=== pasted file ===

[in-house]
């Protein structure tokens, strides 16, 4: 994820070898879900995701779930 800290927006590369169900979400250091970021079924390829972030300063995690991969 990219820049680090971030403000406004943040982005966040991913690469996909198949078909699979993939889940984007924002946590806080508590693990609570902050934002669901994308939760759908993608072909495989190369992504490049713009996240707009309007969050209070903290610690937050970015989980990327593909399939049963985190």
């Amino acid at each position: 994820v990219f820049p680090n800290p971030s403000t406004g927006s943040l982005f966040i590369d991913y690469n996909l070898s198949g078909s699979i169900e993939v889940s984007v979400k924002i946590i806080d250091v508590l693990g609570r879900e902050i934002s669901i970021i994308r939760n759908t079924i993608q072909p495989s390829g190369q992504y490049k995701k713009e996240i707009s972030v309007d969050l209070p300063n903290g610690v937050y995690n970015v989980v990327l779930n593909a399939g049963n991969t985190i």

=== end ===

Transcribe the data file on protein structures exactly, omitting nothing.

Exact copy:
[in-house]
């Protein structure tokens, strides 16, 4: 994820070898879900995701779930 800290927006590369169900979400250091970021079924390829972030300063995690991969 990219820049680090971030403000406004943040982005966040991913690469996909198949078909699979993939889940984007924002946590806080508590693990609570902050934002669901994308939760759908993608072909495989190369992504490049713009996240707009309007969050209070903290610690937050970015989980990327593909399939049963985190």
């Amino acid at each position: 994820v990219f820049p680090n800290p971030s403000t406004g927006s943040l982005f966040i590369d991913y690469n996909l070898s198949g078909s699979i169900e993939v889940s984007v979400k924002i946590i806080d250091v508590l693990g609570r879900e902050i934002s669901i970021i994308r939760n759908t079924i993608q072909p495989s390829g190369q992504y490049k995701k713009e996240i707009s972030v309007d969050l209070p300063n903290g610690v937050y995690n970015v989980v990327l779930n593909a399939g049963n991969t985190i």